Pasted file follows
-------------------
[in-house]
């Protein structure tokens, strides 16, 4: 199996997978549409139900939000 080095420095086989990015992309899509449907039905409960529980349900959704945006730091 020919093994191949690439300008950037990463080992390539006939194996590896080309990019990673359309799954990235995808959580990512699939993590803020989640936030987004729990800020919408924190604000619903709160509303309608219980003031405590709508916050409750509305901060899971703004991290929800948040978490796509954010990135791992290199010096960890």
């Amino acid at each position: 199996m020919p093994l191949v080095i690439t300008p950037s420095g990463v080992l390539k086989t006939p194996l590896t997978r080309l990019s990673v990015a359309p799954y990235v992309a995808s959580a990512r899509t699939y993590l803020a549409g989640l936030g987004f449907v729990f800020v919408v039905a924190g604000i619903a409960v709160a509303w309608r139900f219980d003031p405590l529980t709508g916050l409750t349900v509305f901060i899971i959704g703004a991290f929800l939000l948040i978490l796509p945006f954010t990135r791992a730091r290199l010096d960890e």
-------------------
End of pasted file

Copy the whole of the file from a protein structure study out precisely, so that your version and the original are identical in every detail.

[in-house]
């Protein structure tokens, strides 16, 4: 199996997978549409139900939000 080095420095086989990015992309899509449907039905409960529980349900959704945006730091 020919093994191949690439300008950037990463080992390539006939194996590896080309990019990673359309799954990235995808959580990512699939993590803020989640936030987004729990800020919408924190604000619903709160509303309608219980003031405590709508916050409750509305901060899971703004991290929800948040978490796509954010990135791992290199010096960890």
């Amino acid at each position: 199996m020919p093994l191949v080095i690439t300008p950037s420095g990463v080992l390539k086989t006939p194996l590896t997978r080309l990019s990673v990015a359309p799954y990235v992309a995808s959580a990512r899509t699939y993590l803020a549409g989640l936030g987004f449907v729990f800020v919408v039905a924190g604000i619903a409960v709160a509303w309608r139900f219980d003031p405590l529980t709508g916050l409750t349900v509305f901060i899971i959704g703004a991290f929800l939000l948040i978490l796509p945006f954010t990135r791992a730091r290199l010096d960890e």